Lessig's One Way Forward
Lawrence Lessig's new ebook One Way Forward is one of the most exciting documents I've read since I first found The Federalist Papers. One Way Forward is more of a long pamphlet than a book. It's tempting to call it a "manifesto," except that it's so darned reasonable, and that's not a word that comes readily to mind when one hears "manifesto."
At the core of Lessig's reasonable manifesto is the corrupting influence of money in politics, a corruption that predates the notorious Citizens United Supreme Court case. Lessig ascribes to this corruption the outrage that mobilizes both Occupy and the Tea Party, and he believes that the corruption can't be ended until both the left and right realize that though they don't have a common goal, they do share a common enemy, and unite to defeat it.
To this end, Lessig has a series of extremely practical suggestions, legislative proposals that, individually, strike at the root of the corruption, and, collectively, could kill it. Most of these don't require any kind of constitutional amendment. All are designed to be passed through the nonpartisan action of activists of all political stripes, working together on ideals that neither should find fundamentally objectionable.
Indeed, the steps laid out in One Way Forward remind of nothing so much as Creative Commons, in that they constitute a set of principles and actions that we can undertake individually, but which grows into a movement the more of us join in, and that are designed to reside in a sweet spot that does not violate any dogma or ideology. This is Lessig's special gift, the ability to design movements around legal and social principles that use a series of attainable, independent goals to build towards larger, more powerful solutions.
A mere 62 pages, plus a few more pages of model legislative language and end-notes, One Way Forward is an hour's read and a lifetime's work. If you want to get a sense of what this is all about, visit TheAntiCorruptionPledge.org (a pledge for civilians and politicians alike to take against corruption), AmericansElect.org (a project to put a third, reform-oriented candidate on the presidential ballot in all 50 states, with the goal of making reform into a national issue in the 2014 election); and CallAConvention.org, a dress-rehearsal for a series of citizens' constitutional amendment conventions that may some day change Citizens United forever. For a broader outline, see Lessig's own oneway.lessig.org, and the organization he founded, RootStrikers.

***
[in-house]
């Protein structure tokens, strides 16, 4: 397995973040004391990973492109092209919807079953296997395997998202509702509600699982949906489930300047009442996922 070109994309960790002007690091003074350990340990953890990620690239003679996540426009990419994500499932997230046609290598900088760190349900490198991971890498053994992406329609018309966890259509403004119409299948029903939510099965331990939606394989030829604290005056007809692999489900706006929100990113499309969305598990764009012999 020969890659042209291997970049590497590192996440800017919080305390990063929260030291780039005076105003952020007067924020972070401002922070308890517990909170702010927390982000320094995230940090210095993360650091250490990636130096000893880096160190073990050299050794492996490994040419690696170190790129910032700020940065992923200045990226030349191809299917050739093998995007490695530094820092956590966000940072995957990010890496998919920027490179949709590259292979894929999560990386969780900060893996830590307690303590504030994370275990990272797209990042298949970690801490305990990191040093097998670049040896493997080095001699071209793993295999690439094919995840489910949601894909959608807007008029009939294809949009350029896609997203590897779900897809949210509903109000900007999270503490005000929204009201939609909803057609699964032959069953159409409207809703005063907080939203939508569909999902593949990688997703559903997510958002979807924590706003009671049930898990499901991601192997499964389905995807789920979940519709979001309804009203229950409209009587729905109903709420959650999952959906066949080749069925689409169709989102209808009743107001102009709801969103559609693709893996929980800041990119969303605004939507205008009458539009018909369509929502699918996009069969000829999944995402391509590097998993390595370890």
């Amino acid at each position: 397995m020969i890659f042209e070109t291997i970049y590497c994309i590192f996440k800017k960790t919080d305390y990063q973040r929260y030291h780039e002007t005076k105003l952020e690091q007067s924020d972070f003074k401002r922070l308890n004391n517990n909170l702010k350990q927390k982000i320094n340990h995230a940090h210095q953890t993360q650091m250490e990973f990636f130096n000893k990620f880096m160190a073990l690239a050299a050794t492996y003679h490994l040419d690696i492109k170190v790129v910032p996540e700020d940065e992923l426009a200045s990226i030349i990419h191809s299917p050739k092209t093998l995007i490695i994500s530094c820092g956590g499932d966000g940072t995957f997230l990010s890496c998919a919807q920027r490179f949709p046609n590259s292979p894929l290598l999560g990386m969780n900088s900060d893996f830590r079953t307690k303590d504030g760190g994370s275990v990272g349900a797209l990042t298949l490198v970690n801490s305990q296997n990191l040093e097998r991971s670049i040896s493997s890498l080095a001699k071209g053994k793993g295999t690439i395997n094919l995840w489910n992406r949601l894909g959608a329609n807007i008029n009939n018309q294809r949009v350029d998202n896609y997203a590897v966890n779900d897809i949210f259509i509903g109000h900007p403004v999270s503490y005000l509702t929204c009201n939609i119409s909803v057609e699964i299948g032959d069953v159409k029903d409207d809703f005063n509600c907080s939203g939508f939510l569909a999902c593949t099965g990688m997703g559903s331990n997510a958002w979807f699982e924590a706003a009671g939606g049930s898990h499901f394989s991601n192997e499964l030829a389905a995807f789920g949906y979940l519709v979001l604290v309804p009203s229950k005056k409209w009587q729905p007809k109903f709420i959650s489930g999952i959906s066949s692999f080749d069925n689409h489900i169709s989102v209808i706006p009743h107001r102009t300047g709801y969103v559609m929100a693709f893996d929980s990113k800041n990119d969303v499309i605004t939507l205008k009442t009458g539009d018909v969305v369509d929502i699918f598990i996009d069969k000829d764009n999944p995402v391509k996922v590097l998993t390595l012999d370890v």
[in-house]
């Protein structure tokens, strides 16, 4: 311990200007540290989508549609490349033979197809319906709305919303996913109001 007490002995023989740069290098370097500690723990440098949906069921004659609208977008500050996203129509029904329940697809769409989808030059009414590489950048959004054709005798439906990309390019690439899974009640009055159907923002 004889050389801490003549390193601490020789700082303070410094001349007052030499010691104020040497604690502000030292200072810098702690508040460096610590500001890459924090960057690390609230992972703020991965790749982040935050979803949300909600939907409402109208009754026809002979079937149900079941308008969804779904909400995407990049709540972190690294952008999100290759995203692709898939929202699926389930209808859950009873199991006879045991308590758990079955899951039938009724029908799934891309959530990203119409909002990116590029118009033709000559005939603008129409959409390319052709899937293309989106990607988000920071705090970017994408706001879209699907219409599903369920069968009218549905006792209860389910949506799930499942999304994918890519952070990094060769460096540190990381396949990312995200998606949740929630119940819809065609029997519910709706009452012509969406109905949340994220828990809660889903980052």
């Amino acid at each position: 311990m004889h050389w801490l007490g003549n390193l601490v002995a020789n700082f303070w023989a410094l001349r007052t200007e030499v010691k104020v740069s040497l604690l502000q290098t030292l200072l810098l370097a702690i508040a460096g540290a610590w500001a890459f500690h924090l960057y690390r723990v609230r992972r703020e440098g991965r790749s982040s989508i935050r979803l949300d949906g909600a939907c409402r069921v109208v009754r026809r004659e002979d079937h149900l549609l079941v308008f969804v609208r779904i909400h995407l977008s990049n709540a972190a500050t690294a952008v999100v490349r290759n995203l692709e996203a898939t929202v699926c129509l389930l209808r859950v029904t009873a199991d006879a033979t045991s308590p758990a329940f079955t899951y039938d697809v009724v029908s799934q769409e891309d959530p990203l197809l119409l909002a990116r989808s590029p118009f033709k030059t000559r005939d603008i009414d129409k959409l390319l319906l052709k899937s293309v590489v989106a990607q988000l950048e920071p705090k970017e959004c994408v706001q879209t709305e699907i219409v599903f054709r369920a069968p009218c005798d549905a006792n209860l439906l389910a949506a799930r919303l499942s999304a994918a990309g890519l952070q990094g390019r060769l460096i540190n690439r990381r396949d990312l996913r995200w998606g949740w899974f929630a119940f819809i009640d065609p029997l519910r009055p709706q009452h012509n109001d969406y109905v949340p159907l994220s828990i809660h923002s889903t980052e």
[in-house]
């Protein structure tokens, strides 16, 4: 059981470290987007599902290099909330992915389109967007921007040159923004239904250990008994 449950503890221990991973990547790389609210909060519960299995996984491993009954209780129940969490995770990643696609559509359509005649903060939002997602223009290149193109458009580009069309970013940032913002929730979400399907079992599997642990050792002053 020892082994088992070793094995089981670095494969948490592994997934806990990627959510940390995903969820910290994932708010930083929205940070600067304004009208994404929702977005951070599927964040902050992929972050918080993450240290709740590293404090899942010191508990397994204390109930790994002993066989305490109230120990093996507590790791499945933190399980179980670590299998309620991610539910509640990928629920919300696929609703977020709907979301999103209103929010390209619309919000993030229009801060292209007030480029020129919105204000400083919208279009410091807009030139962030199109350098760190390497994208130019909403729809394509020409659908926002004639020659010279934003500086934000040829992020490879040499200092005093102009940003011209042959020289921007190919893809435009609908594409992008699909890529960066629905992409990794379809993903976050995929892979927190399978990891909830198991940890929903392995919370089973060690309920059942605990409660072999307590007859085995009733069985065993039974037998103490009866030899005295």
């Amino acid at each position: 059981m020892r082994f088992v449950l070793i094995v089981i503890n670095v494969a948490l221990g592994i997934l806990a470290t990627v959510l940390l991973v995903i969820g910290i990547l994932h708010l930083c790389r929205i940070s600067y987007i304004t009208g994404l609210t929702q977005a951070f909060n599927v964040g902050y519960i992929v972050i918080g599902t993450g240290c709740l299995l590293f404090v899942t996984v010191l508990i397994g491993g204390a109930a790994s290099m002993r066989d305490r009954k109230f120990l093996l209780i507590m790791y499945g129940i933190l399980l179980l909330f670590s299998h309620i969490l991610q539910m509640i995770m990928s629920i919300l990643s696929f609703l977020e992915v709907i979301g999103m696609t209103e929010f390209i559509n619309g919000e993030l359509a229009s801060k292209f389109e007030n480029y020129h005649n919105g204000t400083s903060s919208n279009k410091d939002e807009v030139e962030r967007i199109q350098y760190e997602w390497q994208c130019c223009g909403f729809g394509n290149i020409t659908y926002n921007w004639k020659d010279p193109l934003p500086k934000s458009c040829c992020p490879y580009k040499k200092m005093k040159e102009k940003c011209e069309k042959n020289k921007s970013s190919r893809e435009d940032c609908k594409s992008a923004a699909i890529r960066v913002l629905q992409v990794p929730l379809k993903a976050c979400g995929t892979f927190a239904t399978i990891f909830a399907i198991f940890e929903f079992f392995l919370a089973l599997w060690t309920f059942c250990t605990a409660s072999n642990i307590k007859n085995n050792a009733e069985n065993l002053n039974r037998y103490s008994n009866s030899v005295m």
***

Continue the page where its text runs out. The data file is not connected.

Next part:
We must first build a system to fund campaigns in which all of us, or at least the vast majority of us, become the effective funders. Not through a system that forces one side to subsidize the speech of the other, or that empowers Washington bureaucrats to decide how much money each side has to run its campaigns. That’s the awful connotation that typically comes with the term “publicly funded elections,” and it’s not what I mean here.
Instead, through a system that incentivizes candidates to raise campaign funds from all of us, in small dollar chunks, and that effectively spreads its influence to all of us. Here’s just one example: Imagine a system that rebated the first $50 of tax revenue paid by each of us, in the form of a voucher—call it a “democracy voucher.”39 Voters could allocate that voucher (or any part of it) to any candidate for Congress who agrees to fund his or her campaign only with “democracy vouchers” and contributions from citizens of up to $100 per election. Vouchers not used would get returned to the political party of the voter—or, if the voter is an independent or chooses differently, to some other democracy-supporting fund. At $50 per voter, this system would put at least $7 billion into elections each year, more than three times the total raised in congressional elections in 2010.
Call this the Grant and Franklin Project. As a system, it would easily and adequately fund congressional elections. But it would be us, not the you-pick-your-fraction-of-the- top-1-percent of Americans, who would be funding these elections. And, sure, the money to fund this system would be “the public’s”—in the sense that the Treasury would write the checks to back the democracy vouchers. But as with everything in the Treasury, the Treasury got this bit of the “public” from us first. This system just rebates what the people have given the government, in a form that allows the People to make Congress responsive to them.
One Way Forward
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